Running has brought me closer to my dad. He's spelled out running routes in CT on a magnet board very slowly, telling me 20 mile routes he used to do decades ago. I bought him a marathon winter beanie and he wears it proudly. I get back from a 4 hour jog back home and lifts his arm up to proudly hug me, his eyes wide that I did it. He then immediately starts doing physical therapy, and I stand in front of him to help. We motivate each other. Every step I run, I imagine myself at 13, chasing after my dad, embarrassed that my 70 year old father could smoke me that badly. We are a competitive family. I've watched videos of my dad jogging, teary eyed, remembering his athleticism, his wave, his smile, hearing his voice, which I feel I'm starting to forget each day that passes. For his birthday, my family and I framed huge poster sized photos of him finishing the NYC marathon with inspirational quotes painted onto the glass. I don't think a gift has touched him more.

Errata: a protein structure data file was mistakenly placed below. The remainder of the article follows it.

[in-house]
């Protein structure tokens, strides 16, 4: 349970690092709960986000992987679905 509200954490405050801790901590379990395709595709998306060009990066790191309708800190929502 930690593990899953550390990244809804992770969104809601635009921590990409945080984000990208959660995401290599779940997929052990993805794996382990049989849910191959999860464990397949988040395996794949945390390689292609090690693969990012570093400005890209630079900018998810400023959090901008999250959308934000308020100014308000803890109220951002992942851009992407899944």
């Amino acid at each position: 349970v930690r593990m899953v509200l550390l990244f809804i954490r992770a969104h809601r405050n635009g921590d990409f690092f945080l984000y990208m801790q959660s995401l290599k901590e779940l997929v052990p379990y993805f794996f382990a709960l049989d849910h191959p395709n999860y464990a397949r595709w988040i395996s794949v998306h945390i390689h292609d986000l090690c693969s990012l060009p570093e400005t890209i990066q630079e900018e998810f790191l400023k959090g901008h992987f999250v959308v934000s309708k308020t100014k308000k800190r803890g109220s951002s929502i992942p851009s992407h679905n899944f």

I completely understand why people think the NYC marathon should be postponed. The hurricane devastated NYC and surrounding areas, and it depresses me deeply to think about how much life was lost and how many people are suffering. I've already donated money and plan on doing much more to help. At the starting line, I'm wearing many layers of winter clothing that I will throw off and will be donated on Staten Island.

I am still running the marathon despite all the pain and suffering. I am angered and sad that people are taking it out on runners. My Facebook page and newsfeed yesterday were full of negativity towards runners. This race means so much to me. It's one of those days I will never forget. When I got the email saying I got into the Marathon through the lottery system I sobbed for about 20 minutes (maybe even longer) and called my dad. I told him over the phone. Despite hearing no verbal response, I knew he was thrilled.